Arrr! There be pirates! And today, we be talkin' music pirates.
There's been a lot of jibber-jabber from all sides about what kind of stand any given media should take on piracy. Some people think piracy is not bad, some people think it is outright theft, and a lot of people can make sounds like a motorboat if they bleeble their lips.
Me, I'm of the opinion that what you think about piracy is totally irrelevant. There are pirates. They will steal your stuff. If you encrypt it, they will tear the encryption apart. Three days is what a popular piece of media has if it is pirate protected.
You have three options:
1) Make your sales to non-pirates. Minimal protection that pirates can break without any trouble, but everyday joes will be okay with. iTunes does this.
2) Make the majority of your sales in the first three days. More and more AAA games are relying on this. It's viable for certain kinds of content: news, stock reports, etc. Music and games really aren't really a time-sensitive media, though, so...
3) Use the pirates.
My favorite option is the third option.
What you do is give away your first-tier product. Or, if more suitable, encourage people to steal it. The Grateful Dead, for example.
This first-tier product is what people commonly think of as a product. It might be a song, or a search, or a game. The point is to get it to be as ubiquitous as possible.
Then you have a second-tier product. This is a product which is intrinsically linked to the first product, either emotionally or algorithmically. This is what you sell.
The Grateful Dead didn't sell music: they sold concerts. Google doesn't sell searches: it sells advertising on those searches. Webcomics don't usually sell comics: they sell add-on bits like posters and collections and limited-edition crap.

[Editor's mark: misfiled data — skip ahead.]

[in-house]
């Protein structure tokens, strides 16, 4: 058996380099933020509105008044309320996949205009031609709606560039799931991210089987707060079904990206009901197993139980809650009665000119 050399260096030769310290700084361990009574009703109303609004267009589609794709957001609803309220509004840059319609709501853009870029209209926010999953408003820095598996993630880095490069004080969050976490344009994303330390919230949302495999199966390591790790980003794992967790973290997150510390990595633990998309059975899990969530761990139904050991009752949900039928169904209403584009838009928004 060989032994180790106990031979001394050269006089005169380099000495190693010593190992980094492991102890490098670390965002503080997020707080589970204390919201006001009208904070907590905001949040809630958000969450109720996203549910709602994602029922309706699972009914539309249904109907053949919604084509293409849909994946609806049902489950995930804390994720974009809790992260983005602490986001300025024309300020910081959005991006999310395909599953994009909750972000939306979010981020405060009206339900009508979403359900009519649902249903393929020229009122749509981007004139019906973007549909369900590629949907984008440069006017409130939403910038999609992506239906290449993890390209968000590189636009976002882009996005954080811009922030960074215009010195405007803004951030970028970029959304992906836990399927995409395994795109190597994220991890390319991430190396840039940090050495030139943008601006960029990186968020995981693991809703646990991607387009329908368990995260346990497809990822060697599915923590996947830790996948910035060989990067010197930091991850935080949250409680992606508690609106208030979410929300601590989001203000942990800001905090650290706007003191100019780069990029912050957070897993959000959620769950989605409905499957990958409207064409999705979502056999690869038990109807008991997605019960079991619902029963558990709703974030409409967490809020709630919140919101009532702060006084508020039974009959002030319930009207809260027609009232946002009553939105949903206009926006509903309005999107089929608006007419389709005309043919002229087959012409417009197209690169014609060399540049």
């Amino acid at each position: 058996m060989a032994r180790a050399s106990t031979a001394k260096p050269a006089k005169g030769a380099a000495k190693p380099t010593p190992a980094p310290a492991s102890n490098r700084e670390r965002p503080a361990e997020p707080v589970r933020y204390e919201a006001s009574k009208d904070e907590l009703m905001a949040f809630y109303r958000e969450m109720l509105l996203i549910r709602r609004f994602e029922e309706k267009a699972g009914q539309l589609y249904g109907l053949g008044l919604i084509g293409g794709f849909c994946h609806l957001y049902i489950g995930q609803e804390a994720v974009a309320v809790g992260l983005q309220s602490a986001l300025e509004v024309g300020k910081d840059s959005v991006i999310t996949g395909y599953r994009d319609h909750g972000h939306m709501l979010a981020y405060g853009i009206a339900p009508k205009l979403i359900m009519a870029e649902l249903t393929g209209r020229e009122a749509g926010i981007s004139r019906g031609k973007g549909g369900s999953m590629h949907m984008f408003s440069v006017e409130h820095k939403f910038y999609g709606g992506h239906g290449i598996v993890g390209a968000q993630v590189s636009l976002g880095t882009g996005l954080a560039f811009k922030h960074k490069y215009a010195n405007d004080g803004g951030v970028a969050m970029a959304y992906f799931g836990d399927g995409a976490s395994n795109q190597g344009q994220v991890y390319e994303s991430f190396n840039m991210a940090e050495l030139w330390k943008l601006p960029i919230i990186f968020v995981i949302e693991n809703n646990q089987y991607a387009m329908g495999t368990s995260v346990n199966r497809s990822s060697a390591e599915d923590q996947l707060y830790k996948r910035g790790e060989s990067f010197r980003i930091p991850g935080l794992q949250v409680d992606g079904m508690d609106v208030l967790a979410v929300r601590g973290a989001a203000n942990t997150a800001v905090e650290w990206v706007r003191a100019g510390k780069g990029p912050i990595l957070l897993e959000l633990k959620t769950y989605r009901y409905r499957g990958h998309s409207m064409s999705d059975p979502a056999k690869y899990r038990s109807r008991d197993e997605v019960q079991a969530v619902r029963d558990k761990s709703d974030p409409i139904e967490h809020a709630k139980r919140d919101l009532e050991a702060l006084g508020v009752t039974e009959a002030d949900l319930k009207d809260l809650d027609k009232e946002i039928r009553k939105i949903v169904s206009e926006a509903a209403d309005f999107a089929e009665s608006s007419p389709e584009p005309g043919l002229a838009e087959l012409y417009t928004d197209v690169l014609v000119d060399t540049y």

When it comes to pirates, they are essentially sources of attention. Get them to use your stuff, and if it's decent, their eyes are now on you. Then you can leverage that attention, either making the would-be pirates pay for additional services or by finding people who want to connect to those would-be pirates.
So, music industry. If you were the music industry, and you were simultaneously me, what would you do?
How about iTunes? Pretty good stuff. Music sold cheap. Listen for free to radio stations. Pirates take it, but that's okay. What about this add-on:
Pay a dollar, rate a band or song. This changes its ranking, its likelyhood of showing up at the top of the searches, in the radio streams, and what the quotes which pop up in the corner when you go to their sub-page say.
You think Spears sucks? Pay a buck, tell the world. You think Kenna rocks? Pay a buck, tell the world. Change what other people hear by paying the coin.
And when a song gets too popular? A self-correcting feature as people pay a buck to rate the song down and say, "I've heard it a million times!" Extra cash.
I can think of a few bands I would pay to rate, and I'm a hard case.
Anyhow, I think it's an awesome idea.